Church controversy over gay Carnival Prince

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A Catholic priest in the south of the Netherlands has stirred up controversy by refusing to allow the local Prince Carnival to receive Communion because he is openly gay. Father Luc Buyens of the small town of Reusel took his stand at last Saturday’s Carnival Mass.

Carnival is a major public holiday in the southern Netherlands: shops and schools close and normal life grinds to a halt for three days of fun and festivities. An important part of the tradition is the election of a Prince Carnival, often a prominent member of the local community, to lead the Carnival celebrations. This year in Reusel, the honour fell to openly gay resident Gijs Vermeulen, who made no secret of his five-year relationship with his partner Michael in the weeks leading up to the celebrations.

Both the Catholic church and Carnival are very much part of the social fabric in the Netherlands’ southern provinces. The two are closely linked, since the Carnival festivities mark the start of Lent, a Christian period of fasting and renunciation leading up to Easter.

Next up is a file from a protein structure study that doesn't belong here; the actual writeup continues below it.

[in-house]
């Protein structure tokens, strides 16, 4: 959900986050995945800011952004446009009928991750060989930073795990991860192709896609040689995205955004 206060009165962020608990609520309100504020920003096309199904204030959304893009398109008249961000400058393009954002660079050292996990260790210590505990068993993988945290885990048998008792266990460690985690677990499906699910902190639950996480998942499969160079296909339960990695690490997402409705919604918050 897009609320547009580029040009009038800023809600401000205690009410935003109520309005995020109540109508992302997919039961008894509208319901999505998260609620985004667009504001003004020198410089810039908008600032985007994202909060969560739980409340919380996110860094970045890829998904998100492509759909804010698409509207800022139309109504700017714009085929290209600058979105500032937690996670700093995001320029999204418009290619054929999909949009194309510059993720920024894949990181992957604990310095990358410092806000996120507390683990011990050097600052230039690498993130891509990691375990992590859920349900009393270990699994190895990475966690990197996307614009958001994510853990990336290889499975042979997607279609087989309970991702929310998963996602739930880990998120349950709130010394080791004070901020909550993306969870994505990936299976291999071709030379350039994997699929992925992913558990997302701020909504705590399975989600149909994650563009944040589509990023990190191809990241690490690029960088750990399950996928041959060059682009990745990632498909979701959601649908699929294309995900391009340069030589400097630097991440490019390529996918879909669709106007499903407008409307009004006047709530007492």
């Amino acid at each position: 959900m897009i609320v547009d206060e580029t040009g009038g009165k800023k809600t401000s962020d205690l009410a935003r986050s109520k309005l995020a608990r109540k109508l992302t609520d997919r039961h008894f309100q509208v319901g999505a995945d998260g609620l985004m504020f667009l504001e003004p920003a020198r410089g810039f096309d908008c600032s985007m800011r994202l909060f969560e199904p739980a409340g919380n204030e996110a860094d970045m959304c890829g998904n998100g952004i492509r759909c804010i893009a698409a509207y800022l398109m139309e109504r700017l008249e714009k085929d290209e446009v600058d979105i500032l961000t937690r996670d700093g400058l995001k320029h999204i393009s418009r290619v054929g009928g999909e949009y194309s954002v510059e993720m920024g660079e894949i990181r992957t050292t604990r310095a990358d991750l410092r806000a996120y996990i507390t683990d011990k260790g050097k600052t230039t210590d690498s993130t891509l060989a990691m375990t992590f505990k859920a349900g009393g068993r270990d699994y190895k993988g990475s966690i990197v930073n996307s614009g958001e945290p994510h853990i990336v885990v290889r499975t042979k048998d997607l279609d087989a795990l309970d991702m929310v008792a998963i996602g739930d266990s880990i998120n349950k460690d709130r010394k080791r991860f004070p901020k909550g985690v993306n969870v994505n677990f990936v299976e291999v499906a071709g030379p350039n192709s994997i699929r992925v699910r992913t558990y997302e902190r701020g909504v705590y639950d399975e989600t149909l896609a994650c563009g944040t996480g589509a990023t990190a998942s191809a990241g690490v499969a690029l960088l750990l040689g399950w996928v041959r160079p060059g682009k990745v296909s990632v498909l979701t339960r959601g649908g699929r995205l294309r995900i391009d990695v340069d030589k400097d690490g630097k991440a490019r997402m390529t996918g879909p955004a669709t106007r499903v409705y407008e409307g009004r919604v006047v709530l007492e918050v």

Carnival Mass
In his capacity as Prince Carnival, Gijs Vermeulen was due to address the congregation at the Carnival Mass and then lead them to receive Communion. But one week before the festivities were due to start, Father Buyens called Gijs to tell him that he would not allow him to take the sacrament. The Catholic Church officially condemns homosexuality and priests can refuse to administer the sacraments to practising homosexuals, though the Dutch clergy rarely do so.

"I was on the phone with him for almost half an hour," Gijs Vermeulen explained to Dutch gay magazine Gaykrant. "I told him we’re not living in the 14th century anymore but he wasn’t prepared to change his position."

Equal treatment
In the end, Mr Vermeulen attended the mass because he did not want to spoil the celebrations, but he continued his discussion with the church on Thursday. "I want to be treated the same as everyone else,” he insists. “I'm a Catholic. I made my first Communion and took Confirmation."

The renewed discussion has not brought the two sides any closer together. After his conversation with Father Buyens, Mr Vermeulen told the press that he accepts that the church is entitled to exercise its rules, but he is saddened by the nature of those rules.

This may not be the final word on the controversy. Today’s AD newspaper reports that a Labour councillor from a nearby town has called on the gay community to protest at the church in Reusel until the priest admits the error of his ways. Both Father Buyens and Gijs Vermeulen have declined to comment on the initiative.

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